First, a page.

My grandson thanked me the other day for making his bed while he was at school. What a surprise! I have tried to teach him to say thank you, of course, but for something that small?
Well\, why not? It started me thinking.
I have made it a practice to thank him for picking up his mess, whether on his own or when he was told. Yet, somehow I was surprised when he actually thanked me for making his bed.
We have to correct our children more than we would like. Isn’t it nice to catch them doing something they should and simply say thank you so they know we notice the good, too?
How do we encourage them to be thankful? Most parents do teach their children to say thank you when someone gives them something. Maybe we teach them to thank someone for holding the door or picking up something they dropped. How about telling the teacher thanks for doing the extra work to bring in materials for a craft to do in the classroom? Maybe thanking a parent for inviting them to come over and play with their child? Maybe telling the neighbor that you enjoy their Christmas decorations and how it makes the neighborhood look better? There are countless opportunities to thank people every day.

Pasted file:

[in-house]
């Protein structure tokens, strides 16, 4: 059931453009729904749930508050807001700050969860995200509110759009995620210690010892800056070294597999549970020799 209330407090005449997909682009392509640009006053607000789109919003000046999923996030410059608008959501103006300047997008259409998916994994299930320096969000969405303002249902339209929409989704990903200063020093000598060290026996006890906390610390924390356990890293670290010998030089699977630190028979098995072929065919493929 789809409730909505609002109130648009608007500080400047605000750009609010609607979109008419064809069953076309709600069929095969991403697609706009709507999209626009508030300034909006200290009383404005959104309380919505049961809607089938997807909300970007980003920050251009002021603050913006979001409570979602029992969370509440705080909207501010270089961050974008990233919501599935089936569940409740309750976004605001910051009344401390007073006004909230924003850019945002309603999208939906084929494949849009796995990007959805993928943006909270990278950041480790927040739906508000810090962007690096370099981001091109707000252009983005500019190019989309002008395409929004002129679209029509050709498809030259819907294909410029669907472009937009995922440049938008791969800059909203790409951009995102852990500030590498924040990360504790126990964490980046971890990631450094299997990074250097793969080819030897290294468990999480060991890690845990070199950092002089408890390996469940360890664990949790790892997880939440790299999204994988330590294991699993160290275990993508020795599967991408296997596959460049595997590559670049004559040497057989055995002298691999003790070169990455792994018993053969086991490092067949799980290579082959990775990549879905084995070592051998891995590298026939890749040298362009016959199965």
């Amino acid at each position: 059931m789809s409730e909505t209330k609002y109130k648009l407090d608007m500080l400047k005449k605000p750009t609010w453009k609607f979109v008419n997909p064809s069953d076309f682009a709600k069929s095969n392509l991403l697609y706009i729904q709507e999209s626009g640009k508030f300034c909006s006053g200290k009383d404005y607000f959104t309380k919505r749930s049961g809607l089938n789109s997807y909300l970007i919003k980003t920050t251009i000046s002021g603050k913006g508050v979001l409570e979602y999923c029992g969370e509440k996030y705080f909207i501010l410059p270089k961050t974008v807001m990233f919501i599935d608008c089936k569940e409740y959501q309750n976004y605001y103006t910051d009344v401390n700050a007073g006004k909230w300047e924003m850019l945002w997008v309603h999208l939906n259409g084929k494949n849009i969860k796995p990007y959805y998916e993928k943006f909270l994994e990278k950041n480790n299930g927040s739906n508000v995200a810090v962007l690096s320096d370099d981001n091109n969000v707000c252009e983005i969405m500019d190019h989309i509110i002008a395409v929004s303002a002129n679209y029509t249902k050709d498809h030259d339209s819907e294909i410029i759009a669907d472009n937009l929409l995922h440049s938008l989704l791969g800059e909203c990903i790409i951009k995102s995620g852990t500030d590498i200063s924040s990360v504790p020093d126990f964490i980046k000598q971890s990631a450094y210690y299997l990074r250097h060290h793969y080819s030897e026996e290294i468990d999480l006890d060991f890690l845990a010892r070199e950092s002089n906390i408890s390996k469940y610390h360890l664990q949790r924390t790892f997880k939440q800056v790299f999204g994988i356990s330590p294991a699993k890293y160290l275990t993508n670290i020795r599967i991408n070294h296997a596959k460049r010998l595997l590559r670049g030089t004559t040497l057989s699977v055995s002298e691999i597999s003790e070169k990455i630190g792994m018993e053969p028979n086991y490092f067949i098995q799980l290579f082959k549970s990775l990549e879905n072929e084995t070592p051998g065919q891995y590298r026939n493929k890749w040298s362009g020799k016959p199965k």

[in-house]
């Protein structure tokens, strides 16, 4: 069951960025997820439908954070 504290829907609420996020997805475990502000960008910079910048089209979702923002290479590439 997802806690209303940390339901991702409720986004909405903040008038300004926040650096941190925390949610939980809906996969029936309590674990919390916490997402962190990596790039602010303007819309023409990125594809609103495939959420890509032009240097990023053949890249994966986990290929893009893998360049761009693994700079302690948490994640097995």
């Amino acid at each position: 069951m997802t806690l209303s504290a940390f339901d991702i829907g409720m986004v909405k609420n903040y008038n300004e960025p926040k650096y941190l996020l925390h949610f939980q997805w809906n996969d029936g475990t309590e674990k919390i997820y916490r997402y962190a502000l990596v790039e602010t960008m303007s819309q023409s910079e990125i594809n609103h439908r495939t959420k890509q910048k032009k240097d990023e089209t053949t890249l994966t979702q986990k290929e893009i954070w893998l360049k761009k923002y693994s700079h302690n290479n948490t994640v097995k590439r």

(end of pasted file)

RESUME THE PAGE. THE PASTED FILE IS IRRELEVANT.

I takes time to grow thankfulness. It takes reminders. Maybe the best way is to be an example. Have you thanked your grandchild for cleaning his room or working on his homework without complaining? Do you thank your husband if he puts his plate in the sink? Does your grandchild see you thanking others for random little things? I have several grown children. Some of them are rather selfish, to say the least. I thanked my daughter one day for being the good person she is.
This is the perfect time of year to concentrate on thankfulness. Thanksgiving is this week. Talk to your grandchild about what they are thankful for. It may surprise you. Tell them what you are thankful for.
Who knows? This may help combat the “I want” mentality that Christmas brings for children.
I saw this idea online. Make a paper turkey. Let the children write something on each feather that they are thankful for. Or you could have a Thanksgiving jar and everyone put in one or more slips of paper with something written on each about what they are thankful for
If you can practice thankfulness through the year by taking time to thank others for little things, your child will notice. Maybe it will be contagious!